In reading And Then My Uterus Fell Out, I was so impressed by Piper’s story, her determination to get back her quality of life after the birth of her son left her body mangled and forever changed. It is a story of triumph, of refusing to accept less than a good life, of using her research and writing skills to help not only herself, but others. I encourage you, especially if you have questions about your body and health in the years following childbirth to read this book.
On that note, it is my sincere pleasure to introduce you to my friend Piper Newton and have her share a little bit of her story with you…
At thirty years old I had my first baby.
And then my uterus fell out.
Eight years later, when I was somewhat recovered from the shock and had developed a full-blown chocolate addiction, I wrote a book about it.
I actually waited all those years for someone, who was like me, to share their story. Contrary to popular belief, pelvic organ prolapse (POP), is not something that affects only women in their senior years. In fact 50% of women will develop POP in their lifetime, and over 10% will require surgery for prolapse at least once in their lifetime. That’s a lot of women! I figured one of them would write a book, eventually, that would help me feel less alone and provide some insight into what was happening to my body.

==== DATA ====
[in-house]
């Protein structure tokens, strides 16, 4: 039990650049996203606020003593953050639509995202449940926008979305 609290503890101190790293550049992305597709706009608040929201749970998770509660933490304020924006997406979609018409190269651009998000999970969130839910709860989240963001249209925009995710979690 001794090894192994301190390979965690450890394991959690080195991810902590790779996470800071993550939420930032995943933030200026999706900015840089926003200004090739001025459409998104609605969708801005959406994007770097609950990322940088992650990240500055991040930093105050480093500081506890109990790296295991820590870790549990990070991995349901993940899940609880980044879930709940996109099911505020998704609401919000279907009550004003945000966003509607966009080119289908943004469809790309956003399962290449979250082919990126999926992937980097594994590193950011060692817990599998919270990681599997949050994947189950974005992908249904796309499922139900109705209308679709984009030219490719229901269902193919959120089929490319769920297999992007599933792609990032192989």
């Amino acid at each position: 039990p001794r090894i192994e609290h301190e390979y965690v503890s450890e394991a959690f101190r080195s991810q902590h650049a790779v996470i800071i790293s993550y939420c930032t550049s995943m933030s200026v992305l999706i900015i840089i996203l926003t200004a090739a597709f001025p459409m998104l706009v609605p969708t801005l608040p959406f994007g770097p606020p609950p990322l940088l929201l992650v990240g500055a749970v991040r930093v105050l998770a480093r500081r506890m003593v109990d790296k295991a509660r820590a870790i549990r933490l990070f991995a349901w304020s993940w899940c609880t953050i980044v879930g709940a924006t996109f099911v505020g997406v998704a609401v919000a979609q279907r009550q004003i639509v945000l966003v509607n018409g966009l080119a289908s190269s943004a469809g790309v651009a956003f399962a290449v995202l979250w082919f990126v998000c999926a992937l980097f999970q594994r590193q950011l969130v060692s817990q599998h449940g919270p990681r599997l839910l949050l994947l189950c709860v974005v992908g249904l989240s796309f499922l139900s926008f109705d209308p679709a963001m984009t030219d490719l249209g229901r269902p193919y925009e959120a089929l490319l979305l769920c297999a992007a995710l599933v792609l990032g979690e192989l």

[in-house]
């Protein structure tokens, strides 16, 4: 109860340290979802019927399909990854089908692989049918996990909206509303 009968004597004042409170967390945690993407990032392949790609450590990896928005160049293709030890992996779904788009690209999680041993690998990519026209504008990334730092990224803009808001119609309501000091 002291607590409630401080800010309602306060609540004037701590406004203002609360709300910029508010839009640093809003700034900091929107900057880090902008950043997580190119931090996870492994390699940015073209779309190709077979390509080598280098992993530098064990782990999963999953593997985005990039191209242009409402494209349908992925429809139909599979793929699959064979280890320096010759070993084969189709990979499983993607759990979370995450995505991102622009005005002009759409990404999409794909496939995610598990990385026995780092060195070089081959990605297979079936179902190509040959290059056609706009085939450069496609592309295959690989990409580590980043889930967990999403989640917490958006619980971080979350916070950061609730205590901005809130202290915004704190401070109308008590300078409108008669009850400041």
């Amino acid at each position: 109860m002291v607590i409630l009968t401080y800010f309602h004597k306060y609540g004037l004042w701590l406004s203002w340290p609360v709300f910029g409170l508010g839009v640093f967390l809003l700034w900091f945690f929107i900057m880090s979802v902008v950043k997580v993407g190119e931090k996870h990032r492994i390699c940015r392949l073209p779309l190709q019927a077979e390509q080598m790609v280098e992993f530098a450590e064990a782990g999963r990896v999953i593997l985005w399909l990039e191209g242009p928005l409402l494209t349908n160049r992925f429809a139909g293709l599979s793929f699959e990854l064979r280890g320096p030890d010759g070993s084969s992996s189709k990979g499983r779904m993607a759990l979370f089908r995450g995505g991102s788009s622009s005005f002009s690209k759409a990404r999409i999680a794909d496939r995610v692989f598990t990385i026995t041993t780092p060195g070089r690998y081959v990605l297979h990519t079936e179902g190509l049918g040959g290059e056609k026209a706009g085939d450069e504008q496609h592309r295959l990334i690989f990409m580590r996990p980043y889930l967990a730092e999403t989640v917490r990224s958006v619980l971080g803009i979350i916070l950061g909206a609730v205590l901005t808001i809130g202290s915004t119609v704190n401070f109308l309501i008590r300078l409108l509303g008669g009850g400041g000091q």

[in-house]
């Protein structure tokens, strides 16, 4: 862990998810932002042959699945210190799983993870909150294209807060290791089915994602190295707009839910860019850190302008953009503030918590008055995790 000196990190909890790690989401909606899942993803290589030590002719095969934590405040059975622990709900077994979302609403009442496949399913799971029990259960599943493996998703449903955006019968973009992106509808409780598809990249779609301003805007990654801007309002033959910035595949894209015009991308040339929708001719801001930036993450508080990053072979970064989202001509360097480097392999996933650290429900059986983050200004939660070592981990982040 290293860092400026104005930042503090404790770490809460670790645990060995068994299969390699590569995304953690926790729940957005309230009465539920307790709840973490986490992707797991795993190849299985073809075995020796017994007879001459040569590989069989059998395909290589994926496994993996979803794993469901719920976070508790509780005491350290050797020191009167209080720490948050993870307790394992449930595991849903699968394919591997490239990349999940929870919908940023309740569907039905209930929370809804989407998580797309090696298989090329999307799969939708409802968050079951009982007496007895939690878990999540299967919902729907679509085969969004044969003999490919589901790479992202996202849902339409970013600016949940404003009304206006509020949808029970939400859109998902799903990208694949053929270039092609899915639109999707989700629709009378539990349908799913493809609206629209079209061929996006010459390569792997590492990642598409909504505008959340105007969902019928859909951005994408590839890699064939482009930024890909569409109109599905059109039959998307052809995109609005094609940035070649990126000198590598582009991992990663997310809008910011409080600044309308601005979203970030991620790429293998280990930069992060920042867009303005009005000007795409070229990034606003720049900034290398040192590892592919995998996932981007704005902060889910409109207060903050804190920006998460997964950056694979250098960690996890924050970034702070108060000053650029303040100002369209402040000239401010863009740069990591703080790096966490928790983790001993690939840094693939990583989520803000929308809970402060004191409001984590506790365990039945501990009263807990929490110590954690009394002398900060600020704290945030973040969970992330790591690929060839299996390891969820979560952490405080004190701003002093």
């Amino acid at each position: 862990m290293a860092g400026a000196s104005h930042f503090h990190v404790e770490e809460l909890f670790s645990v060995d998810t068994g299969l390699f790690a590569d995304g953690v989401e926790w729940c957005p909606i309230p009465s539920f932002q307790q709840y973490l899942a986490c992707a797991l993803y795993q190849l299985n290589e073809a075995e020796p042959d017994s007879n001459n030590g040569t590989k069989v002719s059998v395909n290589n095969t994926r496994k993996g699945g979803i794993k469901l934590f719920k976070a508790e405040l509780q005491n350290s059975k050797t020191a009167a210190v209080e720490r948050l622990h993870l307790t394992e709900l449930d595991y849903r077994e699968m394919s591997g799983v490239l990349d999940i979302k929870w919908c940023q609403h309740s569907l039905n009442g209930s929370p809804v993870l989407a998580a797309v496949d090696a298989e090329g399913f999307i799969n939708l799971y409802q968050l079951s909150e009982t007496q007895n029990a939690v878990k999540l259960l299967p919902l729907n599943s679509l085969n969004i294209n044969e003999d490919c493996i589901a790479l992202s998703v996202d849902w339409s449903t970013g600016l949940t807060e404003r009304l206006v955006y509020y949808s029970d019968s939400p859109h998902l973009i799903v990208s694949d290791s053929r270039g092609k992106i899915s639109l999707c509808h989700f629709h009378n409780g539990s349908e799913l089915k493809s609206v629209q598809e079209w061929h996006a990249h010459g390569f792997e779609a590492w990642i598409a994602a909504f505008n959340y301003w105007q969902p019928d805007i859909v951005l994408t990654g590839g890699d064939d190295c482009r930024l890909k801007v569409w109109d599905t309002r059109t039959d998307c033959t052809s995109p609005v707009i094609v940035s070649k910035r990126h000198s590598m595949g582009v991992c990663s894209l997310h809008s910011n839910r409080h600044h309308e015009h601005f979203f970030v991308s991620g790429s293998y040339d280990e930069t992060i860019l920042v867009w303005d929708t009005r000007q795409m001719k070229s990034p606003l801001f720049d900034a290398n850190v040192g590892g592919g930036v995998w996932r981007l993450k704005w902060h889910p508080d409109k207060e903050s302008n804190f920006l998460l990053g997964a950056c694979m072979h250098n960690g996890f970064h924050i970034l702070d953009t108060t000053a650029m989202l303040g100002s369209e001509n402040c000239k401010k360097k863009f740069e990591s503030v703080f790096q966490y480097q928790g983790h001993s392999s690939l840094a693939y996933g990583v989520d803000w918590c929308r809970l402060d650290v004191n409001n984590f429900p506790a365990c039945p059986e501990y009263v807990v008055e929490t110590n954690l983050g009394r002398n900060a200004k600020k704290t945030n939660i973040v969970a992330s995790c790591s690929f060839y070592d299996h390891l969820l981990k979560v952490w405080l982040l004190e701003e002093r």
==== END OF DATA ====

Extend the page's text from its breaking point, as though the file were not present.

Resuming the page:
Over the years I have spoken to hundreds of women that have suffered with prolapse, but it was always shrouded in secrecy. When your uterus, bladder, and/or rectum make a bid for the bright lights through your vagina, it is not exactly a biscuits and coffee conversation. But I don’t know why this is the case. Why do we need to feel so ashamed of something we did not ask for, and did not cause?
The medical community rarely takes prolapse and its sister condition, incontinence, seriously. It is brushed off. Often with a mumbled edict to do more pelvic floor exercises or Kegels. This attitude is not helping women. In fact, it is doing a serious disservice to women.